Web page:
Britons will face higher charges for using their mobile phone usage overseas until 2017, it has been confirmed, after 12 hours of wrangling between European Union (EU) member states finally yielded a deadline for the end of the 'bill-shock' era.
Roaming charges were supposed to be scrapped this year. But to the surprise of consumer bodie, the EU reneged on its plans.
Keen to avoid hefty charges for using your phone overseas? Find out how in our guide to roaming charges: International roaming charges explained.
It’s thought the scheme was derailed by member states whose hard-hit economies are heavily dependent on tourism.
However, the new proposal is for an EU-wide ban on international roaming charges to come into force from June 15th 2017.
The commission also agreed to a universal drop in the price of roaming in all 28 EU nations in the interim.
From April, data will be capped at five euro cents (4p) per megabyte, with calls pegged at a maximum rate of five cents per minute. Texts will fall to two cent per message.
The mooted prices are about a quarter of their current levels.
But before you start to look forward to a time when roaming charges are as dead as disco and you can roam freer than The Wombles, it’s worth remembering just how quick the EU was to perform a volte face on its long-stated aim to be rid of roaming charges this year.
With good reason, uSwitch mobiles don Ernest Doku gave the announcement a cautious welcome.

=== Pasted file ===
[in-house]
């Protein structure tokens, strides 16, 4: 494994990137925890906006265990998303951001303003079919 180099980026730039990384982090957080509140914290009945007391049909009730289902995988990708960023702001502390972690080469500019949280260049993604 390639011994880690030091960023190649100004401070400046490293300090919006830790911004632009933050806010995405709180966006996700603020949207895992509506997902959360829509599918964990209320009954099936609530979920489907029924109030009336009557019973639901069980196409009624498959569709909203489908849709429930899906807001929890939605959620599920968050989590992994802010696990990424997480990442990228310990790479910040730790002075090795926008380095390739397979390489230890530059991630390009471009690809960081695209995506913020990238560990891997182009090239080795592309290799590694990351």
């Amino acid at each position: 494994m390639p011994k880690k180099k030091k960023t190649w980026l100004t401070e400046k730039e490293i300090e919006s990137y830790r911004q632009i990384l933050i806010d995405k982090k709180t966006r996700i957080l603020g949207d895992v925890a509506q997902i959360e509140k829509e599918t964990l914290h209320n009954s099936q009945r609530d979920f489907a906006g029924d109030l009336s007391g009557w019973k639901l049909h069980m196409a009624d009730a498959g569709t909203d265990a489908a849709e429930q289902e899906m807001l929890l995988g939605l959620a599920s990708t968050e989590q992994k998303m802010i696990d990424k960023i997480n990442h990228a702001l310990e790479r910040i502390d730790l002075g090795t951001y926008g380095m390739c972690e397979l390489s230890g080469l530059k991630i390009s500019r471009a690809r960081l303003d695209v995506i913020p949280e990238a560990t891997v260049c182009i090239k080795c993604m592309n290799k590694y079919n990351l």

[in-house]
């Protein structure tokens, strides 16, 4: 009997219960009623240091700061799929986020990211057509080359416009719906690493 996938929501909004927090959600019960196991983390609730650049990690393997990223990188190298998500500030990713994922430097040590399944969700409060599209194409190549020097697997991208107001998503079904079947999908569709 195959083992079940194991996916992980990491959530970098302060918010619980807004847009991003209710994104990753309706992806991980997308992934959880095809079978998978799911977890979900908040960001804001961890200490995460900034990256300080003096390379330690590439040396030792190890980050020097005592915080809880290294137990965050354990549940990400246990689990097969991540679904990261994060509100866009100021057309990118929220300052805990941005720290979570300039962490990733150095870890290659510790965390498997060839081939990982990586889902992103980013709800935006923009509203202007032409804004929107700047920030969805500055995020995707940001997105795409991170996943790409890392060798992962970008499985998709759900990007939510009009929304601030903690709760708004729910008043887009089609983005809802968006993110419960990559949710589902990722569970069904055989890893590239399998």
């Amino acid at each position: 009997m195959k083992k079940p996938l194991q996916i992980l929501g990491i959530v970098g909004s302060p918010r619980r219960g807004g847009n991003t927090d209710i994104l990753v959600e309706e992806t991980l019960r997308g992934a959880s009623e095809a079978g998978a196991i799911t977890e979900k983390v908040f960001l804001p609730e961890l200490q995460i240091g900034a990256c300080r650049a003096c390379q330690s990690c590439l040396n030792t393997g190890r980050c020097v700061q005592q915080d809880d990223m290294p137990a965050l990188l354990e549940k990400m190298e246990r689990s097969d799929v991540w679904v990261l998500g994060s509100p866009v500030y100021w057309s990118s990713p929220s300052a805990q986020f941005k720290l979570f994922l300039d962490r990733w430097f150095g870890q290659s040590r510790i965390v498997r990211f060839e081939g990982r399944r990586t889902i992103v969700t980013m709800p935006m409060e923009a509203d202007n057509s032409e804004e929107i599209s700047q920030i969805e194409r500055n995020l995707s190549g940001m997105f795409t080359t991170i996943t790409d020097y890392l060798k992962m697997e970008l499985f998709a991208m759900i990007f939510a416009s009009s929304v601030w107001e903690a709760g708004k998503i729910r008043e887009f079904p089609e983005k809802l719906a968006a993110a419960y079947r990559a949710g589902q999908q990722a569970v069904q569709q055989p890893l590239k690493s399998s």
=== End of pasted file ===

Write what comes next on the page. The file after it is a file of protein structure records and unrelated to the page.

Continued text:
He said: “We’ve heard this before. Data roaming charges were due to be abolished in the EU at the end of 2015 and the U-turn confused and frustrated people.
“Mid 2017 is a long way off, particularly when a fifth of UK holidaymakers have returned home from an EU trip in the past year to find their bill was, on average, £61 higher than usual - amounting to £573 million collectively.
“Of these, around one in six had to pay upwards of £100 on top of their normal bill.”
Doku added: “Let’s hope there’ll be no more backtracking after Europe’s mobile networks have had their say.
“The ‘safeguards’ to address the recovery of costs by operators will have to be suitably robust to financially protect mobile customers and make sure bills don’t rise.”
The EU also announced fresh rules enshrining net neutrality – the principle that all web traffic is treated equally by broadband providers.
According to the commission, these will protect the "right of every European to access Internet content, without discrimination".